We are in our second year of conducting Fountas & Pinnell Benchmark Reading Assessments as part of a Literacy Initiative. While most teachers have a class of about 20 students to assess, I teach 77 students. I’ve been keeping track of the time I have had to spend on average for each assessment because the F/P folks say you should be able to winnow it down to about 20 minutes per student, once you know the system and have a good baseline for beginning (based on the assessment from the prior year).
If you are unfamiliar with Fountas & Pinnell Benchmark:
- There is a box of levels books
- Each level has both fiction and non-fiction text
- A student reads aloud a portion and then read the rest, silently
- The teacher marks for accuracy during read-aloud
- A discussion follows around comprehension related to information from the book, about the book and beyond the book (inference)
- You find an independent reading level, an instructional reading level and a hard reading level
But I am still finding it takes about 40 minutes per student. And even when I received some help from one our most experienced reading assessment specialists in our school, she was able to assess just four students in three hours time. So I know it is not just me. The silent reading of the upper level texts takes some time for kids, and you can’t rush them. You just have to wait them out.
A little calculation here: 77 students x 40 minutes = 3080 minutes, or a little over 51 hours of reading assessment testing. For me and my students. That means time I am not in the classroom, either, since although F/P folks say you can set up in the back of the classroom while the other students are working independently, that doesn’t work for older students. The readers become very self-conscious and the rest of the students try to listen in, ruining the element of unknown text.
Yesterday, I finally finished my last student (and I can say this, with all the irony you can read into it, given my online connections: I am sick and tired of hearing about the Internet, which is the topic of one of the higher level books in the assessment. I am also a bit weary of tsunamis, and living through the Blitz, and many of the other fictional stories in the set.)
So, is this data collection valuable?
Yes, definitely. Not only am I getting a much deeper glance into the individual reader, I am seeing the bigger picture based on the data collection (which I am collating with other data points, such as our state’s standardized testing results). If you look at the graph above, you can see that most of my students are solidly in the right instructional level. I now have a subset of struggling readers and, just as important, a group of readers that need more challenges.
Yesterday, for example, I had two readers who were like mirror opposites of each other. One of them read fluently, with almost no mistakes or errors, but then could barely answer any of the comprehension questions. The other stumbled as they read, made many errors, but then soared through the comprehension questions, for the most part. Which is the stronger reader? It depends, right? But I now have a much clearer picture of them as readers, thanks to the assessment.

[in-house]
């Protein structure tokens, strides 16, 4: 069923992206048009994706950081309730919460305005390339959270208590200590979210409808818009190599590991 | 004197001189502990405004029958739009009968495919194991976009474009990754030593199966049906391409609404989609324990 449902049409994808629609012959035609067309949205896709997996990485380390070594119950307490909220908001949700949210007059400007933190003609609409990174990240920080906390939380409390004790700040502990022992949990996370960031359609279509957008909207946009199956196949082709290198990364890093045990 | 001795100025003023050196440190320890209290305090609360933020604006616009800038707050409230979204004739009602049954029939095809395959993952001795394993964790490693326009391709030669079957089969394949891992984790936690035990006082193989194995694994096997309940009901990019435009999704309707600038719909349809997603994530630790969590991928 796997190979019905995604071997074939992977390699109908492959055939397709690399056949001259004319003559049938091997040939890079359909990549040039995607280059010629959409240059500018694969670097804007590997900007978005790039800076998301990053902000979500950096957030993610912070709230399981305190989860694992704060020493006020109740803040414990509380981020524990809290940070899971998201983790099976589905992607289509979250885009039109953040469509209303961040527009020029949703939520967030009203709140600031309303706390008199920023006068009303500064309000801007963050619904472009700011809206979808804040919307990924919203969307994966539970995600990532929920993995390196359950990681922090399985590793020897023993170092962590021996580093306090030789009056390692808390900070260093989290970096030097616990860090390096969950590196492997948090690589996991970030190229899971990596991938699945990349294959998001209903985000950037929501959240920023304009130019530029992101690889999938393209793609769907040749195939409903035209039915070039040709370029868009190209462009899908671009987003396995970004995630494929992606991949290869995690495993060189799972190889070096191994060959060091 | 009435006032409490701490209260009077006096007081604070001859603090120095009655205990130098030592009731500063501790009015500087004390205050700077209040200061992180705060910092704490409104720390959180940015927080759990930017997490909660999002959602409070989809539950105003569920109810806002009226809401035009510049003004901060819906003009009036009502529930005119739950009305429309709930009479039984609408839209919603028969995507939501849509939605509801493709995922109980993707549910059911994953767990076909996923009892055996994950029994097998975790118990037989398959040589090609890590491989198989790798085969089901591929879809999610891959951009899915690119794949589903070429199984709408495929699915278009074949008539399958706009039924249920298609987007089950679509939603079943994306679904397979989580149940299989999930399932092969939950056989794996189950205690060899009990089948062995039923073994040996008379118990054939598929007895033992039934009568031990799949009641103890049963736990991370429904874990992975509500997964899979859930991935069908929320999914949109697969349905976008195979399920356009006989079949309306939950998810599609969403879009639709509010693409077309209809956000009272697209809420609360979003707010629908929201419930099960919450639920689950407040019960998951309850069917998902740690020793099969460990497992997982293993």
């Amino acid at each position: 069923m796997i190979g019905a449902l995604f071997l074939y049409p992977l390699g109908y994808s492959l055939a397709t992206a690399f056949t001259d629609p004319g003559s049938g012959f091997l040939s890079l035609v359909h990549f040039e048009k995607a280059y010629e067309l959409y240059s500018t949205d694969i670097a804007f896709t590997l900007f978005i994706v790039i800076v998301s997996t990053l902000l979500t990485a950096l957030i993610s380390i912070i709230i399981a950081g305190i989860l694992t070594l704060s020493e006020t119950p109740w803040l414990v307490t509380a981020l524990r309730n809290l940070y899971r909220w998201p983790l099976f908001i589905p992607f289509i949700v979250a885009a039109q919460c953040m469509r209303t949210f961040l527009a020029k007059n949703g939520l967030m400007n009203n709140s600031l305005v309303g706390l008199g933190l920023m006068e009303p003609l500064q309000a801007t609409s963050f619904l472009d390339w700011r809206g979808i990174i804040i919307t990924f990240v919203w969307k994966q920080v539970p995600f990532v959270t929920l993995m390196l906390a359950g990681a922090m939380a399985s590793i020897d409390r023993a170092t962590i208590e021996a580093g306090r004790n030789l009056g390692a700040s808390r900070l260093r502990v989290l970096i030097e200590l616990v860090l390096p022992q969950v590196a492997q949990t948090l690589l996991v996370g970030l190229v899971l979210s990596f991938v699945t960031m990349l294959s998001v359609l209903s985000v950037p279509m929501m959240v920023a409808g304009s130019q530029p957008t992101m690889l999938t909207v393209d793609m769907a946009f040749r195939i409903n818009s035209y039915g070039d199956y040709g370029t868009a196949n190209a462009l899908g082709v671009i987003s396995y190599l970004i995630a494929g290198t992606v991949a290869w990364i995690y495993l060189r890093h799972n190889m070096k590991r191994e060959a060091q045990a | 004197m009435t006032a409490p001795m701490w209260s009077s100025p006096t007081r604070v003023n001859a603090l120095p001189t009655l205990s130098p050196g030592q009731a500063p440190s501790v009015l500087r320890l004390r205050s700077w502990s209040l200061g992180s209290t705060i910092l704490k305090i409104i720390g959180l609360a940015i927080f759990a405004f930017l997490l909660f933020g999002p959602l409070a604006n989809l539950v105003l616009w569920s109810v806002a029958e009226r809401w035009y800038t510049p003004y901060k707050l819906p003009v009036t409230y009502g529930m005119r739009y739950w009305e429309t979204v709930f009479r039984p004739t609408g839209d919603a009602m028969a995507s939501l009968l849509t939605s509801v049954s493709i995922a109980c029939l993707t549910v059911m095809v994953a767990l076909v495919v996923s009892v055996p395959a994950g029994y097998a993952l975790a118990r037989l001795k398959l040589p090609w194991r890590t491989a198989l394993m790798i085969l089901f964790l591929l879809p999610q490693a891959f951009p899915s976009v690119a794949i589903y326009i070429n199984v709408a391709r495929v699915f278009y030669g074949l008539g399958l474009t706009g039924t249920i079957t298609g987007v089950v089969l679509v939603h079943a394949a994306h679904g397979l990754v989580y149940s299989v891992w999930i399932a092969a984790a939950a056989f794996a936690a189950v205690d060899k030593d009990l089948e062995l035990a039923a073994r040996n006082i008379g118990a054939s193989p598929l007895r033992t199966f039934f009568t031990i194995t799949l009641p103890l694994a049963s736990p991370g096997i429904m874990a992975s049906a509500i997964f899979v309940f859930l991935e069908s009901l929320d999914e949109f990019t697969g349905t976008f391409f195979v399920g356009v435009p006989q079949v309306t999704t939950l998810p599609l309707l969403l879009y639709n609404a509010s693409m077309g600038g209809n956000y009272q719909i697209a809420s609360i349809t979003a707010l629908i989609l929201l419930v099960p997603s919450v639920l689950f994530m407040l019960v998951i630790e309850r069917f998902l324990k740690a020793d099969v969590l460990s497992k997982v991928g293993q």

I also have a clearer picture now of which students are struggling in sixth grade. Of course, I already knew much of that, based on work in class and discussions with colleagues, but here, the data fine-tunes those insights and should give me specific areas that I can work on with those students in the lower brackets of reading levels. (We’re still in training on how to interpret all of the errors in the system, however. That work will lead to development of intervention for us in the upper grades; reading intervention programs are now confined to the lower grades)
And, as we move farther into the year, particularly around independent reading, I can have a much better informed say in what level of books they should be choosing, based on the Instructional Levels. I have a basis for saying “you know, that book looks a little too easy for you” or “that book may be a bit hard, but give it a try and see how you do.”
The downsides of all this, however, is that during the assessments, I am not in the classroom during those dozens of hours of testing (although I grab students during non-class times and I have had substitutes and fellow educators fill in, and two colleagues helped with some of the assessments), and so the pace of learning slows during these cycles (We’re supposed to do it again in June) and unfortunately, there is no extension of the F/P reading system in the regional middle school where my students head next year. Last year, they told me they didn’t even want to see the data I had collected (that still irks me).
But yesterday, in the hallway, our principal stopped me and said that may be changing. The Literacy Initiative and its professional development components are now extending up through eighth grade (as opposed to stopping with us here in sixth grade).
So, there is some hope.
Peace (in the data),